|CHRISTIANSON, LAURA - Freshwater Institute|
Submitted to: Applied Engineering in Agriculture
Publication Type: Peer Reviewed Journal
Publication Acceptance Date: 10/1/2014
Publication Date: 3/12/2015
Publication URL: https://handle.nal.usda.gov/10113/60613
Citation: Feyereisen, G.W., Christianson, L.E. 2015. Hydraulic flow characteristics of agricultural residues for denitrifying bioreactor media. Applied Engineering in Agriculture. 31(1):89-96.
Interpretive Summary: One means of reducing the load of nitrate-nitrogen lost through agricultural tile drainage is to route the water through a denitrifying bioreactor, which typically consists of a trench filled with wood chips alongside a field, or between a field and an open drainage ditch. Wood chips have worked successfully in this application, however, availability and performance can be issues with them. Previous studies have shown that agricultural residues have a higher nitrate-nitrogen removal rate than wood chips. Also, agricultural residues are readily available where bioreactors are needed. This study was conducted to evaluate the hydraulic properties of agricultural residues that are candidate bioreactor media - corn stover, barley straw, corn cobs, and wood chip/corn cob mixture - and compare them to wood chips. The materials were tested by packing them into a 12-inch diameter by 8-foot long PVC vessel and flowing water through them at 15 different flow rates. Wood chips exhibited the highest hydraulic conductivity, k, with a temperature corrected value of 4.47 cm/sec and barley straw was lowest with 2.81 cm/sec. The rank order of conductivities was wood chips > corn stover > wood chip/corn cob > corn cob > barley straw. There was actually not a statistical difference among the materials. This work showed some agricultural residues would provide similar initial hydraulic conductivities to woodchips. The information is valuable for other researchers and engineers who are investigating and designing denitrifying bioreactors.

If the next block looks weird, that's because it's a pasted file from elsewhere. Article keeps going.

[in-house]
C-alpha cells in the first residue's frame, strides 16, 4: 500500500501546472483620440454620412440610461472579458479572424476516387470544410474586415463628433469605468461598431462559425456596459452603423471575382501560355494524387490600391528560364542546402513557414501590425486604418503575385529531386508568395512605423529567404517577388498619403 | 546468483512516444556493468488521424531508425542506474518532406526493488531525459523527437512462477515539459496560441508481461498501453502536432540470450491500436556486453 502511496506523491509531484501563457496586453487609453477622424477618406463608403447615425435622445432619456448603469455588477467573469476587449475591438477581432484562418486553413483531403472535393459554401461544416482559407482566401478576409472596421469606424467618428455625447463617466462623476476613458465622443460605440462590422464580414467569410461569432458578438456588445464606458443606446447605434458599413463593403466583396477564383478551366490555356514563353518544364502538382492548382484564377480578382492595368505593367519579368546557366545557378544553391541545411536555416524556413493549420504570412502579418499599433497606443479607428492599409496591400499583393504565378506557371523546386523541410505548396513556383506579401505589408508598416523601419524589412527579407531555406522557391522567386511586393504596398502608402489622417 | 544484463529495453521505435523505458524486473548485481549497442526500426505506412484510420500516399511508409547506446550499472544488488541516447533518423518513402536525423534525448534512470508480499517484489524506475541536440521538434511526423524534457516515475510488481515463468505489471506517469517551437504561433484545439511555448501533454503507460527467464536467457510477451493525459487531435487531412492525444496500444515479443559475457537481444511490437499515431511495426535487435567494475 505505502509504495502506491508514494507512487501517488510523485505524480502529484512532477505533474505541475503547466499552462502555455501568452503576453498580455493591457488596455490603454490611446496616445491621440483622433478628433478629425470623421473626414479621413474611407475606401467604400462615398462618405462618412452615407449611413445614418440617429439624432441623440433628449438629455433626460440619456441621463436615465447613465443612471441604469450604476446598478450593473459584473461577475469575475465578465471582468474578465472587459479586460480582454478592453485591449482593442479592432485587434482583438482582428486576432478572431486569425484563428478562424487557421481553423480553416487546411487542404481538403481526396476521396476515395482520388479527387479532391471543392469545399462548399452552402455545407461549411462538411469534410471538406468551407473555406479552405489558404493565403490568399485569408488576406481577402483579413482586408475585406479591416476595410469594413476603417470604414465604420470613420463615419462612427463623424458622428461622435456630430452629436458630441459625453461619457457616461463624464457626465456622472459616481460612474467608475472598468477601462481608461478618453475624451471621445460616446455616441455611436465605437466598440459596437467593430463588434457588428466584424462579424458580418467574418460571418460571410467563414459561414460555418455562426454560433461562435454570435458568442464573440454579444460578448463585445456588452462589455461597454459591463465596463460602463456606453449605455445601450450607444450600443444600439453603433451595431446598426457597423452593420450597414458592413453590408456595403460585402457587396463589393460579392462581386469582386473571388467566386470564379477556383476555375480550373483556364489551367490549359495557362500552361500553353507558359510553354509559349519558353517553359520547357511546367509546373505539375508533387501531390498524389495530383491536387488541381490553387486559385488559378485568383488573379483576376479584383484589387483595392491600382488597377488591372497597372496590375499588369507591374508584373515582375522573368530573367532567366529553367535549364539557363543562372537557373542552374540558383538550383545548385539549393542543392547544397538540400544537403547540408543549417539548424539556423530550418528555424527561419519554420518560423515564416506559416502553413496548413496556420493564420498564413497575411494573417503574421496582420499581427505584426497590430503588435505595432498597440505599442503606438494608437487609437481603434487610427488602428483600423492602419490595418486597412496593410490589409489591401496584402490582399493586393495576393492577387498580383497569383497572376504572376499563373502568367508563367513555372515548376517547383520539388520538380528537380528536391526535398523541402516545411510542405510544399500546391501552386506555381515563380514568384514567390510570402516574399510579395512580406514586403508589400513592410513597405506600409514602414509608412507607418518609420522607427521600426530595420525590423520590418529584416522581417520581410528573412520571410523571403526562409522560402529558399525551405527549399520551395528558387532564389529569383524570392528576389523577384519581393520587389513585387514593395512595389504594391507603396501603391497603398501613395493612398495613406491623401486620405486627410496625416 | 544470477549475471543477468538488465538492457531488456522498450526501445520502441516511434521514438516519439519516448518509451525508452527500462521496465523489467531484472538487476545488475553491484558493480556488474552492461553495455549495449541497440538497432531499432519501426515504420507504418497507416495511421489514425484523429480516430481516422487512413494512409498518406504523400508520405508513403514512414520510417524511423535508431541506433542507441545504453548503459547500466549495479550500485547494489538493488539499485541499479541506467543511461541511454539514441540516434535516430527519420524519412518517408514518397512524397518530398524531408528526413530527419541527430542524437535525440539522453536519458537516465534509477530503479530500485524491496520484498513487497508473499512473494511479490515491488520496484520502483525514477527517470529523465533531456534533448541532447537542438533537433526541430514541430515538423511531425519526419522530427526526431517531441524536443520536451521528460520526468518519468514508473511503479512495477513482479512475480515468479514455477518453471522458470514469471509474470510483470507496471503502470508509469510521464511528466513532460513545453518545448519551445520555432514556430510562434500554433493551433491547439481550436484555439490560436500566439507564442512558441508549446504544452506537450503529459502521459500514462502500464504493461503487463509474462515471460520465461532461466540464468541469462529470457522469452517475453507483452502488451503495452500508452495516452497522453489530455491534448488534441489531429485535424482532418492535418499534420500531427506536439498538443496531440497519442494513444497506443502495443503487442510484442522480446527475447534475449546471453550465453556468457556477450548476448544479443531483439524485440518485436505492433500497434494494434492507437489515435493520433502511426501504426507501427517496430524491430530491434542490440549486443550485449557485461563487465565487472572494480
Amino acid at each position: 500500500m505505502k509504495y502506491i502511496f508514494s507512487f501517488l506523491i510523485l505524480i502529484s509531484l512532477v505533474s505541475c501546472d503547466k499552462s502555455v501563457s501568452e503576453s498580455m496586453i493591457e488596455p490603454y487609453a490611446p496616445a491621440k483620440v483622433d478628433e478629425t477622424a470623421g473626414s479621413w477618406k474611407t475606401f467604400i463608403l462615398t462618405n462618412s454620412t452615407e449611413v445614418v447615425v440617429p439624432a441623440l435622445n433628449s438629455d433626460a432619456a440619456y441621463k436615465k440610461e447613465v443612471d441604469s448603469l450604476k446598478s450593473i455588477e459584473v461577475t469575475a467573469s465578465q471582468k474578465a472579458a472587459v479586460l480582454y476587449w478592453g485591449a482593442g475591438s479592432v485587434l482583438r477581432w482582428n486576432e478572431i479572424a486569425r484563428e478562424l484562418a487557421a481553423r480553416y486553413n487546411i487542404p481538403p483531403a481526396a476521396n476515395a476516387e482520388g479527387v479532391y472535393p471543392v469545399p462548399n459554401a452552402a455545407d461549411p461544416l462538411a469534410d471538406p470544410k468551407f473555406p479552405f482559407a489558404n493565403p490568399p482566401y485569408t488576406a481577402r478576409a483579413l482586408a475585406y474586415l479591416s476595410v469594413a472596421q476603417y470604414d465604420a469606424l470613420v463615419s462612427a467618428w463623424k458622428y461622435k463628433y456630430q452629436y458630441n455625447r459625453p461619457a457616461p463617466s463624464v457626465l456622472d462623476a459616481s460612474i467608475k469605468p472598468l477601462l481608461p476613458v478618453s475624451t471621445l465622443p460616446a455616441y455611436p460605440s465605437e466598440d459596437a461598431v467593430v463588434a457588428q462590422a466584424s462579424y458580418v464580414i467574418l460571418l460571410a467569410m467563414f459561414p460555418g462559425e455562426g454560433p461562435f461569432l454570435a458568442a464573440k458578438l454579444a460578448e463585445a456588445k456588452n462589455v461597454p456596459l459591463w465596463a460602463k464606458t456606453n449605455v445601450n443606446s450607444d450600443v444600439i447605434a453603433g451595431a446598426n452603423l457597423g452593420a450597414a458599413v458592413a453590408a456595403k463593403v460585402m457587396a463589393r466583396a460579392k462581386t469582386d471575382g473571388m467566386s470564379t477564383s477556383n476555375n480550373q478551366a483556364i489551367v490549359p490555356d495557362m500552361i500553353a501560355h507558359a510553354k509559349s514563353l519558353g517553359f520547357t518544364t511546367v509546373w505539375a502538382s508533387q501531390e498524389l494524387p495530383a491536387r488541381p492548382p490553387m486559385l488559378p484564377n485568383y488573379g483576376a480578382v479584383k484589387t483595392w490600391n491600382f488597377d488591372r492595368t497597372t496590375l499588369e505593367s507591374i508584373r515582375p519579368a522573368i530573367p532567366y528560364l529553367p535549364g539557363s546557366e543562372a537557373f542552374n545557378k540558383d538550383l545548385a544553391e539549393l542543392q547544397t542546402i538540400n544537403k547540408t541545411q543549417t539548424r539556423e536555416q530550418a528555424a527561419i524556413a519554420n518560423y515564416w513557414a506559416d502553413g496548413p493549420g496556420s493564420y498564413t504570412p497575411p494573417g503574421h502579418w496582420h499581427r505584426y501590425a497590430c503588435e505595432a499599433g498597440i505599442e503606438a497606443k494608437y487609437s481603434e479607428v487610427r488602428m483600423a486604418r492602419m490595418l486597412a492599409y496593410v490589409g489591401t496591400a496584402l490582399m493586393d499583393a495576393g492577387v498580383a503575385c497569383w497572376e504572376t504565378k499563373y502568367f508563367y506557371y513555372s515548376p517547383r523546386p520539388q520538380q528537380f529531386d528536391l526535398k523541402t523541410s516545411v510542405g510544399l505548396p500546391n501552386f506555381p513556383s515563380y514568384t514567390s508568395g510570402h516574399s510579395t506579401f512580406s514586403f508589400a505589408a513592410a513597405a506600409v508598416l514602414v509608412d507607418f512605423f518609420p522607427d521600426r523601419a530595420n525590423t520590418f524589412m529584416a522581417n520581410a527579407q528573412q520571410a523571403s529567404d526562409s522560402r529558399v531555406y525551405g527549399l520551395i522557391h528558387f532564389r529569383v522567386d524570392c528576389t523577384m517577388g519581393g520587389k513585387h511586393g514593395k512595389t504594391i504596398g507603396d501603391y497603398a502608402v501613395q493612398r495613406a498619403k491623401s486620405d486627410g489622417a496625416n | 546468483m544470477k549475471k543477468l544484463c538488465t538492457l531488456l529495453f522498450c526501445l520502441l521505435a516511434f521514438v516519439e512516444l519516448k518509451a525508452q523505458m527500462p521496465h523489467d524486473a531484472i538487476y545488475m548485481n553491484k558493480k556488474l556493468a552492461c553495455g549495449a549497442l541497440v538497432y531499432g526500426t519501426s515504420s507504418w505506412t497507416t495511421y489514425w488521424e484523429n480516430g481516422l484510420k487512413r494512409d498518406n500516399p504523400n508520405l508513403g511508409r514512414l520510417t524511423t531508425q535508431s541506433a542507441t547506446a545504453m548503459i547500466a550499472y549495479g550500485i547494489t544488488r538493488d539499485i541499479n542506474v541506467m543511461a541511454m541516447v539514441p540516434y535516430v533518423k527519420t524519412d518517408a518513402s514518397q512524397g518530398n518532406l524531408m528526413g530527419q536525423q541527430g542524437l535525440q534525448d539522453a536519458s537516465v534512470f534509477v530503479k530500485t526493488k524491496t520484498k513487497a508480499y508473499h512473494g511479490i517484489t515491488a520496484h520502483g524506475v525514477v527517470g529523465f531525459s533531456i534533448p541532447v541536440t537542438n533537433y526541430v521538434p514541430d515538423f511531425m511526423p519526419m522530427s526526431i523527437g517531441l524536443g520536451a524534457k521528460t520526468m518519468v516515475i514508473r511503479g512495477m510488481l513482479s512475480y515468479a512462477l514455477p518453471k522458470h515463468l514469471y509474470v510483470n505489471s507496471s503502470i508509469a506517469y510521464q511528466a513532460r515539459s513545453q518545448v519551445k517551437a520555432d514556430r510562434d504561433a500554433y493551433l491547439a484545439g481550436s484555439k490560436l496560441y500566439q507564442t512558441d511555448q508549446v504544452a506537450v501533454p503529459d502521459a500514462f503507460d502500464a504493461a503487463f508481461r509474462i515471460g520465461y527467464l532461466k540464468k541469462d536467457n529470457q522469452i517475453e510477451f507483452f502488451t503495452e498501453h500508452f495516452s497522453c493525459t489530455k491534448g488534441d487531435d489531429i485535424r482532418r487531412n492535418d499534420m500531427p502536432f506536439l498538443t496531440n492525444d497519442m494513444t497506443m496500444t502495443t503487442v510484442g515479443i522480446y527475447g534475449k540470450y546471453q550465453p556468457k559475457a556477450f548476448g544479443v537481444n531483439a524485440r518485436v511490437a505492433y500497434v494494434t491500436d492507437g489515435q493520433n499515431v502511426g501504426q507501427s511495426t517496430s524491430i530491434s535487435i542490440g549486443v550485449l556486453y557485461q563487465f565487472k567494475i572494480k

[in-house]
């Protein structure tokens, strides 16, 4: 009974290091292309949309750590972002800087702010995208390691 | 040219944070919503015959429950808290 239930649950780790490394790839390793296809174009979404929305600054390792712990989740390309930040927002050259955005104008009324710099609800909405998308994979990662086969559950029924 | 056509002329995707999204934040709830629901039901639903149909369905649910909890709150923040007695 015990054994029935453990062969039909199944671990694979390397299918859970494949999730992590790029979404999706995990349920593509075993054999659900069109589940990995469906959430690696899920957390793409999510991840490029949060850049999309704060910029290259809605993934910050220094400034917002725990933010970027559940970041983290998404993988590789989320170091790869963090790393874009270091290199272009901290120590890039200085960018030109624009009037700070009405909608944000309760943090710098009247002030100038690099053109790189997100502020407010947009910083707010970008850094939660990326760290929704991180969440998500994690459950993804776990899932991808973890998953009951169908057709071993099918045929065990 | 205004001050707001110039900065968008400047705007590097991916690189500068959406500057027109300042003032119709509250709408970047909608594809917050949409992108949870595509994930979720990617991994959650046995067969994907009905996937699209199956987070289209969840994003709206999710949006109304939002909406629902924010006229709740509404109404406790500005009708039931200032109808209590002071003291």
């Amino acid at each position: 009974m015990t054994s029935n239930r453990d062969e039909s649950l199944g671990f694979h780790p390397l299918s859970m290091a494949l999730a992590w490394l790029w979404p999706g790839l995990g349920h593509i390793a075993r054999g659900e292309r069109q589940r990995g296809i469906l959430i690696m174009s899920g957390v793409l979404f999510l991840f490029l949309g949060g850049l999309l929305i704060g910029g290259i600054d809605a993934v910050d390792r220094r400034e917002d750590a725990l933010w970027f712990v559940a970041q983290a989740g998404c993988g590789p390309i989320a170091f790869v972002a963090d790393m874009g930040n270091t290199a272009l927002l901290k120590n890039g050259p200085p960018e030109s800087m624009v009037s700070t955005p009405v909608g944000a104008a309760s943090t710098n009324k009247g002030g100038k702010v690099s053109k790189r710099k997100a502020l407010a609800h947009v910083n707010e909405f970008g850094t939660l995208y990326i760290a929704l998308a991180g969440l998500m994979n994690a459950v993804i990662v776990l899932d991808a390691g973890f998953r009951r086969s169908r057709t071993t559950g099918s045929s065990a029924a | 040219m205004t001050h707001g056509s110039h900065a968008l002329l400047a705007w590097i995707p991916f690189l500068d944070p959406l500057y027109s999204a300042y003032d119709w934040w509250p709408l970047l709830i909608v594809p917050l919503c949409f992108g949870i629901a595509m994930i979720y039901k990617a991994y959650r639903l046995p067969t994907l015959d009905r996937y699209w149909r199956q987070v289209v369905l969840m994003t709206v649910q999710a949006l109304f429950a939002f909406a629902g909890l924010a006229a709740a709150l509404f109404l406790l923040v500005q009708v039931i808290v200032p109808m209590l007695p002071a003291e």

Technical Abstract: Denitrifying bioreactors are a promising technology to mitigate agricultural subsurface drainage nitrate-nitrogen losses, a critical water quality goal for the Upper Mississippi River Basin. This study was conducted to evaluate the hydraulic properties of agricultural residues that are potential bioreactor media alternatives to the conventionally used wood chips, and to compare results with results previously published using log-log data transformation. Such residues’ higher inherent nitrogen removal rates may improve performance, especially under cool early-season drainage water temperatures critical in the upper Midwest. Hydraulic conductivities, k, of candidate media – corn stover, barley straw, corn cobs, wood chip–corn cob mixture – and wood chips were obtained with a 30-cm diameter by 2.5-m long permeameter. Statistically significant differences were observed between media types with the woodchips exhibiting the highest k followed by corn stover. However, when corrected for viscosity, significant differences between media types were eliminated (mean k’ = 2.81 to 4.47 cm/sec across media), although the more-labile agricultural resides consistently had lower conductivities than the woodchips. The log-log transformation proved to be critical for most accurately representing the data. When previously published data were corrected using this transform, there were no statistically significant differences between the older work and this study for both woodchips and woodchip-corn cob mixtures (p = 0.82 and 0.22, respectively). Despite focus on use of woody media for bioreactors, this work showed some agricultural residues would provide similar initial hydraulic conductivities to woodchips, further refining design criteria for solid carbon-source denitrifying bioreactors.